LONDON – Over the last decade, America’s expansionary monetary policy and China’s rapid growth have been the two key drivers of global financial flows. Now, both dynamics are being reversed, generating new risks for the global economy – particularly for emerging countries. Whether they can cope with these changes will depend on whether they have taken out enough insurance against the right risks.
Following the Asian financial crisis of the late 1990’s, emerging economies began to accumulate massive foreign-exchange reserves to protect themselves against the risks of external over-indebtedness. In fact, they amassed far more than they needed – $6.5 trillion, at last count – effectively becoming over-insured against external balance-of-payments shocks.
But they remained underinsured against domestic credit risks – the leading threat to emerging economies today. After the global financial crisis erupted in 2008, interest rates plummeted, fueling private-sector credit booms in many of the largest emerging markets, including Brazil, India, Indonesia, and Turkey.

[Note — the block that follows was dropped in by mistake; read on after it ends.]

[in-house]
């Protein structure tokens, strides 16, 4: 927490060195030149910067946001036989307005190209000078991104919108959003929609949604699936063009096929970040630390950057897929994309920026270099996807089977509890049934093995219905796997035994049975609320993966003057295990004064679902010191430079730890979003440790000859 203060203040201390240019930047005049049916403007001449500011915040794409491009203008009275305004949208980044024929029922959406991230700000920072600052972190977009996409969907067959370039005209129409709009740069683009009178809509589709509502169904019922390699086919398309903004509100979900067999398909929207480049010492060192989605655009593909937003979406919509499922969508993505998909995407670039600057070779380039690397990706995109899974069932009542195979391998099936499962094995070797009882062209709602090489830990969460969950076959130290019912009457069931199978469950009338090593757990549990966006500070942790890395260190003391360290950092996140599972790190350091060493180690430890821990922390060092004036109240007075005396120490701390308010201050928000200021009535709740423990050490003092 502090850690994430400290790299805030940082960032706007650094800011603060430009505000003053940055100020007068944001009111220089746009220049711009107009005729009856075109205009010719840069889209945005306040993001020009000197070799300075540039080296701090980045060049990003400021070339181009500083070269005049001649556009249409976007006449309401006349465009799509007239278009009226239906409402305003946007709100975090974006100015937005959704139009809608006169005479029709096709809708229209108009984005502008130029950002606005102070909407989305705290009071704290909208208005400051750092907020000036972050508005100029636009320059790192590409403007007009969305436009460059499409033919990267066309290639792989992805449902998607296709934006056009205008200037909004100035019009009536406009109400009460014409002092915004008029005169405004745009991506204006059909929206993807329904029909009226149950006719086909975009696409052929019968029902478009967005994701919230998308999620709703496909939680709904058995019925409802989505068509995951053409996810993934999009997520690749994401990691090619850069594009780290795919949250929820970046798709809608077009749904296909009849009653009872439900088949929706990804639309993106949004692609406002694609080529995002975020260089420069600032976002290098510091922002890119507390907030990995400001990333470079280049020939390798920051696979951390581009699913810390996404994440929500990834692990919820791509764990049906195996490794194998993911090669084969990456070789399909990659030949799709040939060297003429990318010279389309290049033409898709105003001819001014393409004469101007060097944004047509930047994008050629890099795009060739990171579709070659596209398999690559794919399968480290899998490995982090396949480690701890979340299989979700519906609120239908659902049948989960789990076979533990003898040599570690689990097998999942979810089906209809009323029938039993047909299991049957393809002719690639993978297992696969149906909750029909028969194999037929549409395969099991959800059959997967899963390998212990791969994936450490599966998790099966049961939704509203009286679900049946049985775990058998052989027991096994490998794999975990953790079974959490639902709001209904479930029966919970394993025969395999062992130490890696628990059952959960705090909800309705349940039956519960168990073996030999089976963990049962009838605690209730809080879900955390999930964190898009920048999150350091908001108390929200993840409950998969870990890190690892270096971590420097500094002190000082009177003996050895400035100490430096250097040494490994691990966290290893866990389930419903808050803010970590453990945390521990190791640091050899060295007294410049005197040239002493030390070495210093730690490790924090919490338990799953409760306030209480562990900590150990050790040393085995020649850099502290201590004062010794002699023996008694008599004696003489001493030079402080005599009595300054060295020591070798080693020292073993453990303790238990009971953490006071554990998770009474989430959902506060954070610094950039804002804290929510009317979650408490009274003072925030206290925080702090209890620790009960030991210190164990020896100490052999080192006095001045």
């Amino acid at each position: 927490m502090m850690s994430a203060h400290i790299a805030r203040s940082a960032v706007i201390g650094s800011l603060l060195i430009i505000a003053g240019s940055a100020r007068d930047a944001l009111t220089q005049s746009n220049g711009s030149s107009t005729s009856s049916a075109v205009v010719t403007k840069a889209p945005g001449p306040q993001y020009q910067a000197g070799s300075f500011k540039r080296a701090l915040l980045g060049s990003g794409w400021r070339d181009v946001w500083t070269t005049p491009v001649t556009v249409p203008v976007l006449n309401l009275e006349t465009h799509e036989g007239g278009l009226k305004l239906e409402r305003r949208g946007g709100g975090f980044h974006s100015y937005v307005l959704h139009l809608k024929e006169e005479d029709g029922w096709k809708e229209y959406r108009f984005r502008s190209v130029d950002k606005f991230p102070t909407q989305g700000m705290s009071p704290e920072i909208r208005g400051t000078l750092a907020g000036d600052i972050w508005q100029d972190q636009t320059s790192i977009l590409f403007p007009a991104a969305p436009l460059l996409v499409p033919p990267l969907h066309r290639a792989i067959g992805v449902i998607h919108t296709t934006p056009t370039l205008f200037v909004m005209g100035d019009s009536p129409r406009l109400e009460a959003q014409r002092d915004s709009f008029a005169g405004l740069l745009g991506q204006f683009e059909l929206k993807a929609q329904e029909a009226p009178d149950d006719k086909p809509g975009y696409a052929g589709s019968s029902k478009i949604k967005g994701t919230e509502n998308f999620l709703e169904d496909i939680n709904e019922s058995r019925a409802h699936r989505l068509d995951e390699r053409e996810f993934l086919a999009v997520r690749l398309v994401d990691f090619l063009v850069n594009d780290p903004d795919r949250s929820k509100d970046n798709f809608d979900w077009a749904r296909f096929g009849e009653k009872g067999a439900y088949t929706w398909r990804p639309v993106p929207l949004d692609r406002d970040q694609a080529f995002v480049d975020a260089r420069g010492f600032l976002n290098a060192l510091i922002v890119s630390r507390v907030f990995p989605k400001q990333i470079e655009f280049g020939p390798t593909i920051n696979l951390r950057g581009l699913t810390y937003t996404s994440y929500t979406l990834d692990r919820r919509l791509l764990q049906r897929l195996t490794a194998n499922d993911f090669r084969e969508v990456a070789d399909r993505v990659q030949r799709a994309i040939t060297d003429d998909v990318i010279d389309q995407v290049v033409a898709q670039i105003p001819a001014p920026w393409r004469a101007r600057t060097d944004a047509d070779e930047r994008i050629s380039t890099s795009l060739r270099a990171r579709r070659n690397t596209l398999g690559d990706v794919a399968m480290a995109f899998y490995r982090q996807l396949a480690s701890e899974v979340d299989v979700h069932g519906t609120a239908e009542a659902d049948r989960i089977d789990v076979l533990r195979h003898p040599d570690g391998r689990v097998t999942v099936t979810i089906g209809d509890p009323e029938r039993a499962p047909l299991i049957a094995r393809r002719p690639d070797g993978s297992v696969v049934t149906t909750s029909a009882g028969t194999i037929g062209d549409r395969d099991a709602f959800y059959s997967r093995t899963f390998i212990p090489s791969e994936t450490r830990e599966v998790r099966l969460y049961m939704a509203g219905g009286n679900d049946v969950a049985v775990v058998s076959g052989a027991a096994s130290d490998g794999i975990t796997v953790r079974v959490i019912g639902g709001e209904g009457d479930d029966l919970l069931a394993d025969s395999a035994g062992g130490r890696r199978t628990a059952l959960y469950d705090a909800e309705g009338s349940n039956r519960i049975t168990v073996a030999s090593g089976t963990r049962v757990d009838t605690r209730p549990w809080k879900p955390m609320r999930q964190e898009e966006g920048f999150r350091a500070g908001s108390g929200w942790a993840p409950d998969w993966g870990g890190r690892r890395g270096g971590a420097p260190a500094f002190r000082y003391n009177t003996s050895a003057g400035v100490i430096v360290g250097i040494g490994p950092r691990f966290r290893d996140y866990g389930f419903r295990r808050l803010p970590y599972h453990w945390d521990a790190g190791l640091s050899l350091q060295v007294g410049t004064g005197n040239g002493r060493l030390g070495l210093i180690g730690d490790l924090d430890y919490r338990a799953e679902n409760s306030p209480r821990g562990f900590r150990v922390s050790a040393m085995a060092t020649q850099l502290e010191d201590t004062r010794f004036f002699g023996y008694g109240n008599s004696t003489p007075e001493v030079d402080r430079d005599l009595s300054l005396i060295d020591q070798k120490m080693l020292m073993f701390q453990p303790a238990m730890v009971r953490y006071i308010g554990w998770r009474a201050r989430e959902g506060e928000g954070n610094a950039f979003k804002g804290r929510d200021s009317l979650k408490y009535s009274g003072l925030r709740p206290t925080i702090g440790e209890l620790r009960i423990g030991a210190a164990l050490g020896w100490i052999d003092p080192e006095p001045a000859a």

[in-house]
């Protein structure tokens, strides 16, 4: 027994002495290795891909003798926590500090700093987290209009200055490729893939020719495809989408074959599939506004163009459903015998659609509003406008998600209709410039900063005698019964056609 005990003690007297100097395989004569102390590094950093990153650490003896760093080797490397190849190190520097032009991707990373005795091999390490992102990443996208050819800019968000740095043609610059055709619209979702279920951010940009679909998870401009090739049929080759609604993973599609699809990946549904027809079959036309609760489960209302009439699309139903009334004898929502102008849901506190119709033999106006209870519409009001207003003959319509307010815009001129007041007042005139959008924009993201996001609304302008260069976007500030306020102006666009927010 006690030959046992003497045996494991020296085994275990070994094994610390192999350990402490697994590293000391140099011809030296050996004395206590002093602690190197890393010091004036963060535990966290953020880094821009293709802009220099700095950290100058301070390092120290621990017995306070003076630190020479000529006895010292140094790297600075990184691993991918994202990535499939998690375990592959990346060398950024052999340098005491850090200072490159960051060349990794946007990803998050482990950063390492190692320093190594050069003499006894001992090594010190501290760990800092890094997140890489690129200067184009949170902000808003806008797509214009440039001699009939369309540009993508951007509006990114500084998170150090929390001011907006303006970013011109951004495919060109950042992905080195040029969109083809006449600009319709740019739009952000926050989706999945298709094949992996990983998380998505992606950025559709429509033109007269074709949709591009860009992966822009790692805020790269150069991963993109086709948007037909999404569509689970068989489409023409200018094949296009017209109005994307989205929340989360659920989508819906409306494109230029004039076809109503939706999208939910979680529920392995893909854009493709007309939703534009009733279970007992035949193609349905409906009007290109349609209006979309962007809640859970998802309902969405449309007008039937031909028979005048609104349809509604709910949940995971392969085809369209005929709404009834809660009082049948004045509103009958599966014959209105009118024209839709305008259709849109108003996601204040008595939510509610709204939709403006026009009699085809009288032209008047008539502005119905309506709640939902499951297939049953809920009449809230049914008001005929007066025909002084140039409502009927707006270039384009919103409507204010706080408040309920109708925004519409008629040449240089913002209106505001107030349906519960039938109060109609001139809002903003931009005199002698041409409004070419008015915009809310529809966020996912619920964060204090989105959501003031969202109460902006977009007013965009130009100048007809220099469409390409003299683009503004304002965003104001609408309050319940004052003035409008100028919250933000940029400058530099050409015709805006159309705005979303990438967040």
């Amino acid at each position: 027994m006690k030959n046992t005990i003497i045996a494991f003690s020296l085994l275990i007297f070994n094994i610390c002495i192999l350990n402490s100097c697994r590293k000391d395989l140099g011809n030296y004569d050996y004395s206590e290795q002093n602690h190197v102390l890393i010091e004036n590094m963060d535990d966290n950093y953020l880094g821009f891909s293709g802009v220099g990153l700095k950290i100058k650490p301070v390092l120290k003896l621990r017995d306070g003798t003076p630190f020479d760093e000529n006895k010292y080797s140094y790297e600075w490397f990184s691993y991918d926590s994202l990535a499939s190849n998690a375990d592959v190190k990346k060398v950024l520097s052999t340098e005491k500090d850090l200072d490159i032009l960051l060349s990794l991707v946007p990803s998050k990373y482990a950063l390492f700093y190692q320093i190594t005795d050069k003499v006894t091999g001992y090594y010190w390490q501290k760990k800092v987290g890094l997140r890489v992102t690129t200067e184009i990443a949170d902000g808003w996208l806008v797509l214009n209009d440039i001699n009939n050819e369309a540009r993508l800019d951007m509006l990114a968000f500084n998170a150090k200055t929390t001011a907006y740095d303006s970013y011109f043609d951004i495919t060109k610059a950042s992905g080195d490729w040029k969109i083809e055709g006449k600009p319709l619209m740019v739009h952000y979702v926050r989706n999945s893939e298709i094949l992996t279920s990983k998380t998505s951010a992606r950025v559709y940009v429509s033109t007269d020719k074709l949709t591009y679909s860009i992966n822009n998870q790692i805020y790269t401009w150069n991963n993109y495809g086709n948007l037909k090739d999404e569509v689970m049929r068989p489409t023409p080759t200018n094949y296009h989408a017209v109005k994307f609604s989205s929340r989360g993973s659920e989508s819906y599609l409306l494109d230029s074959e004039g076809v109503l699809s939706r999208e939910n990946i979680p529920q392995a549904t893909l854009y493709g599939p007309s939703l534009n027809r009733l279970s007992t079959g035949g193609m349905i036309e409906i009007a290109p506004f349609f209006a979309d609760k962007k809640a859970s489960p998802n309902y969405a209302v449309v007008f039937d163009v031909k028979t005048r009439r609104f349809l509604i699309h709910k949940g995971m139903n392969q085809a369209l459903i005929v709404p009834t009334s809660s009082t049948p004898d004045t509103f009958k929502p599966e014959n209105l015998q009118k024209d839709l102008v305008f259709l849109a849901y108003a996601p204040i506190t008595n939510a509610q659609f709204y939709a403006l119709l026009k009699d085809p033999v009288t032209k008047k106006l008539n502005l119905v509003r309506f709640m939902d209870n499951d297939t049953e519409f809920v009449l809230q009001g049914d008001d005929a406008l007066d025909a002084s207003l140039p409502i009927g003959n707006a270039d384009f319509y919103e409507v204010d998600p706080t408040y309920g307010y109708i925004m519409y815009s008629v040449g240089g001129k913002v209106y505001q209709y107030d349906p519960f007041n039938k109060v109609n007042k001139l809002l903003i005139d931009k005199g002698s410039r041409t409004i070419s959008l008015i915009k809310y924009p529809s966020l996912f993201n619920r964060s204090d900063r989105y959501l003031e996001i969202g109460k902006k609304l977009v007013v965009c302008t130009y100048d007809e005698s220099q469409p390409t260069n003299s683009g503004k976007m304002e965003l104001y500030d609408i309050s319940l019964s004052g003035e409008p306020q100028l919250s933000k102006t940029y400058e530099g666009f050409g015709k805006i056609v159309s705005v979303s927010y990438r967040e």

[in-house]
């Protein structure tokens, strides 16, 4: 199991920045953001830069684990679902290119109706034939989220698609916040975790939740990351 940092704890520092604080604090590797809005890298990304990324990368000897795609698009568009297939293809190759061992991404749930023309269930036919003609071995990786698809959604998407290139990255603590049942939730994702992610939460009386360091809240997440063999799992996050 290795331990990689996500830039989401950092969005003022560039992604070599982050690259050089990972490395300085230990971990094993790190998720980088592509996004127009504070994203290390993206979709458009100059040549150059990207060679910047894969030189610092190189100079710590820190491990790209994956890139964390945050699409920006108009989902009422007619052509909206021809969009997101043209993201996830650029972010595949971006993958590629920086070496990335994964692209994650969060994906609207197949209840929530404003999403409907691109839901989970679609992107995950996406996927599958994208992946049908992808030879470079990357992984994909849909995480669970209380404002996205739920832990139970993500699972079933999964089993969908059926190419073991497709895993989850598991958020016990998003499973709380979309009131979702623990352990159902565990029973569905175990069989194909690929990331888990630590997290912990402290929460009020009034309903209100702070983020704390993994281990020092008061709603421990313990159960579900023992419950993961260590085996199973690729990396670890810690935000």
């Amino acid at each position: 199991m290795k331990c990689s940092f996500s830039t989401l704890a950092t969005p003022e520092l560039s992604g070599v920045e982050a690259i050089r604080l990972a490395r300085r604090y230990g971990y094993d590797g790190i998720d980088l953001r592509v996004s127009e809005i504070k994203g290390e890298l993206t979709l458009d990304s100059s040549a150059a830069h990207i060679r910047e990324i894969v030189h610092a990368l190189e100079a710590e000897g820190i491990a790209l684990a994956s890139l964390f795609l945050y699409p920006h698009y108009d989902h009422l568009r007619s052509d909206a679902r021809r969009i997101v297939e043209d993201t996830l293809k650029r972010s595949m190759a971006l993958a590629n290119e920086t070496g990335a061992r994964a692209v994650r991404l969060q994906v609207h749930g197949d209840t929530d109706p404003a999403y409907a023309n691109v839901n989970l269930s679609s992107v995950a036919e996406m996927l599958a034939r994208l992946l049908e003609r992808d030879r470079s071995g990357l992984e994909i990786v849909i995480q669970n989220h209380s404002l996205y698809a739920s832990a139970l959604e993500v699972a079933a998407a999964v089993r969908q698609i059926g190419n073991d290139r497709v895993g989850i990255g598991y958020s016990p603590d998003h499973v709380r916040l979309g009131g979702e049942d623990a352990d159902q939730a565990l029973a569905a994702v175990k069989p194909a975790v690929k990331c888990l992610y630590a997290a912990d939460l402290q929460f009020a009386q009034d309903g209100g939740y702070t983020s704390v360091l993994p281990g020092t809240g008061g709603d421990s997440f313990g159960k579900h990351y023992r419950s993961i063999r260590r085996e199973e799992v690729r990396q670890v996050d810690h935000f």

Although these booms were initially financed by domestic capital, they soon became dependent on foreign capital, which flowed into their economies as advanced-country central banks pumped huge amounts of liquidity into financial markets. Now, just as the US Federal Reserve contemplates an exit from its unconventional monetary policies, emerging economies’ current-account positions are weakening, making their reliance on capital inflows increasingly apparent – and increasingly dangerous.